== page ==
Its numbers can guide you to answers for frequently asked questions like these:
Am I Meeting My Profit Margin?
If your Net Income is very small (or worse, a loss) and there are no external influences such as a normal seasonal dip in sales, your profit margin is too low. To figure your profit margin, use this formula:
Gross Profit ÷ Total Revenue = Profit Margin (usually expressed as a percent)
Example: $25,000 Gross Profit ÷ $100,000 Total Revenue = 0.25 Profit Margin (25%)
Is that percentage the one you determined when you set up your business plan? If not, look for areas that may need improvement in both the Revenue and Cost of Sales sections of your profit & loss statement. Consider raising prices, trimming expenses, or doing some of each.
Do I Have Money to Reinvest in the Business?
Look at the “bottom line” — your Net Income. This is how much you have left of your total sales after you pay both direct and indirect costs of operating the business. You should keep some cash available as a cushion against unexpected setbacks, such as an interruption in cash flow. If the net income is more than that, you can think about ways to use it to grow your business, such as buying new equipment.
Can I Afford to Expand?
Unlike the previous question, this one is about increasing your ongoing operating expenses — hiring additional employees, moving to a larger space (with higher rent), and so on. To make this decision:
1. Plug the increased numbers into the relevant lines in your in Other Income and Expense section on the P&L statement (i.e. Payroll).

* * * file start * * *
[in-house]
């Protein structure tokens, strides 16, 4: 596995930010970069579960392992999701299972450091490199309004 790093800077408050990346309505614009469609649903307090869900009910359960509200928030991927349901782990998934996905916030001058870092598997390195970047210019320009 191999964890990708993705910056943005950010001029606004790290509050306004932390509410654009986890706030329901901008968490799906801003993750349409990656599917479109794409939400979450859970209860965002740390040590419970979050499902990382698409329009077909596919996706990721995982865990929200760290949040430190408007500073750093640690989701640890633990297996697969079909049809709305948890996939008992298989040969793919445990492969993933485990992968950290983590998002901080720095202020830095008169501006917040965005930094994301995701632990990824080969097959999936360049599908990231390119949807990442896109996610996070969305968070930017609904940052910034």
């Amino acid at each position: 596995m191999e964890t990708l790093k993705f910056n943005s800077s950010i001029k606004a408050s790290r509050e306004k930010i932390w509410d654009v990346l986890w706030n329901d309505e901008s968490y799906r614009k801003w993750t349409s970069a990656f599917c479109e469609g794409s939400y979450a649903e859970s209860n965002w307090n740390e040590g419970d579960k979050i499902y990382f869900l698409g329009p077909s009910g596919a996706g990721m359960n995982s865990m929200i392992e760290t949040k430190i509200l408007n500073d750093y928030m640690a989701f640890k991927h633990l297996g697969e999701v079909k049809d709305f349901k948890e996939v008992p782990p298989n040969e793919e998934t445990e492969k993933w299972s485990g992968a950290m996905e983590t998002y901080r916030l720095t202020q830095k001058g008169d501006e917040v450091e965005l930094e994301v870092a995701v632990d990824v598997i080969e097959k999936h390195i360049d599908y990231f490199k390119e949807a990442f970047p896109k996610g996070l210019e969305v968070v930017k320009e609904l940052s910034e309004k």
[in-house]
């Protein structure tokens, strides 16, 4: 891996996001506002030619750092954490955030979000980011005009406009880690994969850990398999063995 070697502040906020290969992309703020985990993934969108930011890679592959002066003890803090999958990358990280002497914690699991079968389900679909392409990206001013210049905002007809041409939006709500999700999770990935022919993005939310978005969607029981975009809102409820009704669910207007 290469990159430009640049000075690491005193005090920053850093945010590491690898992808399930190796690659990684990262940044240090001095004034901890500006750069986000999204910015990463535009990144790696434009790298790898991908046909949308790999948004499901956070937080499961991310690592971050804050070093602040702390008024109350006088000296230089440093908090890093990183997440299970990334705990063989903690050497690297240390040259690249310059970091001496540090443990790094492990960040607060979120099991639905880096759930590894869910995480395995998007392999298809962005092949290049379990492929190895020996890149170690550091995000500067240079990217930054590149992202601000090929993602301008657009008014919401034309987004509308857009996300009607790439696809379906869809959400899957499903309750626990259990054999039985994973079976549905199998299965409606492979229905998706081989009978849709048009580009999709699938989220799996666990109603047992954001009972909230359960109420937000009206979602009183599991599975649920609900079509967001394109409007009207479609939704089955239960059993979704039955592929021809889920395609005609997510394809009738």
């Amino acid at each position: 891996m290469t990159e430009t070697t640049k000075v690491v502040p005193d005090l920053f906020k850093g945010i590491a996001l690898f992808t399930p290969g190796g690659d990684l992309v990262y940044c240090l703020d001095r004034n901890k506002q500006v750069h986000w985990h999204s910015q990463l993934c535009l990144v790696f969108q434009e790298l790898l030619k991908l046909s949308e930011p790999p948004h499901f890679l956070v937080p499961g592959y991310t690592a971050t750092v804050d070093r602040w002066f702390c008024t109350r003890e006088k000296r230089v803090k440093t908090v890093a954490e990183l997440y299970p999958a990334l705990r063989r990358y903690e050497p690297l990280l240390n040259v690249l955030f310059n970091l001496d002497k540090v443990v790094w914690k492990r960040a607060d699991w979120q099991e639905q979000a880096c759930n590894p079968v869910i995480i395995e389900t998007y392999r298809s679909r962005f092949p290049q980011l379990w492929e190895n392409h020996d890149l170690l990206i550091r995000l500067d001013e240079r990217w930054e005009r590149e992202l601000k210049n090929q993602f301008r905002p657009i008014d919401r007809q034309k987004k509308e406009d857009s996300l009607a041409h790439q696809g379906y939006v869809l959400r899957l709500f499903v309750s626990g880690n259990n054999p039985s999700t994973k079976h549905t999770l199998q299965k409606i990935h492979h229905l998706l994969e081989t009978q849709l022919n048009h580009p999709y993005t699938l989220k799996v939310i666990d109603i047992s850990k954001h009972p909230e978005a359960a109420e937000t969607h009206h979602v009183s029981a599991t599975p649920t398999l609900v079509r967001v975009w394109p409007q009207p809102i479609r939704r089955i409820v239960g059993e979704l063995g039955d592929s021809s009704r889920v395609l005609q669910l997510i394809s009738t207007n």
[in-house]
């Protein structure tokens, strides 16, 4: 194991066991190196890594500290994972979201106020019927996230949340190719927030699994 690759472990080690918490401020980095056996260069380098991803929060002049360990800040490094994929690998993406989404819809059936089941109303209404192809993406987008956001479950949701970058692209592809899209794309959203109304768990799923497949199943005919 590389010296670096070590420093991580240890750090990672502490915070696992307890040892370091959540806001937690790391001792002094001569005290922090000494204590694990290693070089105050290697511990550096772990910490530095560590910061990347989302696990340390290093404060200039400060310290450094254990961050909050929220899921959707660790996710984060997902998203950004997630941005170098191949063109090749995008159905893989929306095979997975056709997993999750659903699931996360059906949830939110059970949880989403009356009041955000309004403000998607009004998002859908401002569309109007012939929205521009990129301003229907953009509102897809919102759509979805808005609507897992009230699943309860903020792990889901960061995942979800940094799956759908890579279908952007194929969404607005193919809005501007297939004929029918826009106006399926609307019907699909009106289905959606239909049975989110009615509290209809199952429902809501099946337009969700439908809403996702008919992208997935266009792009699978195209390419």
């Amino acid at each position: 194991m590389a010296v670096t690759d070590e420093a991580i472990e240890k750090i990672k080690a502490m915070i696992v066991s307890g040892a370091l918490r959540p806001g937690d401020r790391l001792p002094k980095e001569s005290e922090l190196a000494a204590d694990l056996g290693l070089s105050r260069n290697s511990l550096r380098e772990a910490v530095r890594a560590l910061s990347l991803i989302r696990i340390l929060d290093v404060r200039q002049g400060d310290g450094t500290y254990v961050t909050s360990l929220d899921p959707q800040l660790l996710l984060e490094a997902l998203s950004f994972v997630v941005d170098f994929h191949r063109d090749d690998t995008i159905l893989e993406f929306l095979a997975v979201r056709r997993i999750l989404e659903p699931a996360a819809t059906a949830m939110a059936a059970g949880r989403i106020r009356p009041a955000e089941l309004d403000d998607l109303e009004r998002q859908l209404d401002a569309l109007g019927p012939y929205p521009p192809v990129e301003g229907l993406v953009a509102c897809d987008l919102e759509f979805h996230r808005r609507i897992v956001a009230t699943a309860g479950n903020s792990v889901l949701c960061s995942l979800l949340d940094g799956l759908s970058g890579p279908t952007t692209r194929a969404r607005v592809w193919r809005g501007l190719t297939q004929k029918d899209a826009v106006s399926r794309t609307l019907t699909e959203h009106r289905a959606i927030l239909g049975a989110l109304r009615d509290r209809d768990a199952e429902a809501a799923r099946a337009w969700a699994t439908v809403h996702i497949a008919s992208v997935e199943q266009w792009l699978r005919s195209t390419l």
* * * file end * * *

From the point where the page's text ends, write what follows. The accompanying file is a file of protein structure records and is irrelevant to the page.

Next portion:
2. Add up the section to get a new Total Other Income and Expense.
3. Calculate Gross Profit – Total Other Income and Expense = your new projected Net Income.
Now you can easily see whether the business can tolerate higher operating costs. We suggest that you use year-to-date figures rather than the results for the previous month. They are a more reliable indicator of how your business is likely to be performing in the future.
Should I Get a Business Loan?
Here again, the costs of paying back the loan will be reflected in the Other Income and Expense section of the profit and loss statement. Use the same steps in the paragraph above to decide whether this is a smart idea.
As a general rule, using a business loan to cover overhead expenses such as payroll is only digging yourself deeper into the hole. Go back to the first question for suggestions on how to improve profit margins so that you won’t need to seek loans.
Also, be aware that potential lenders will look at your P&L statements to judge whether you are a good risk. These financial professionals will be able to tell whether your business model is working and how efficient your operation is. Make sure you know those things yourself, so you can address any issues they might bring up with you.
Have more questions about the numbers on your profit and loss statement? Just ask your Xendoo accounting professional. And remember, Xendoo guarantees delivery of the statement by the 5th business day after the end of the month, so you can rest assured you’re acting on timely information.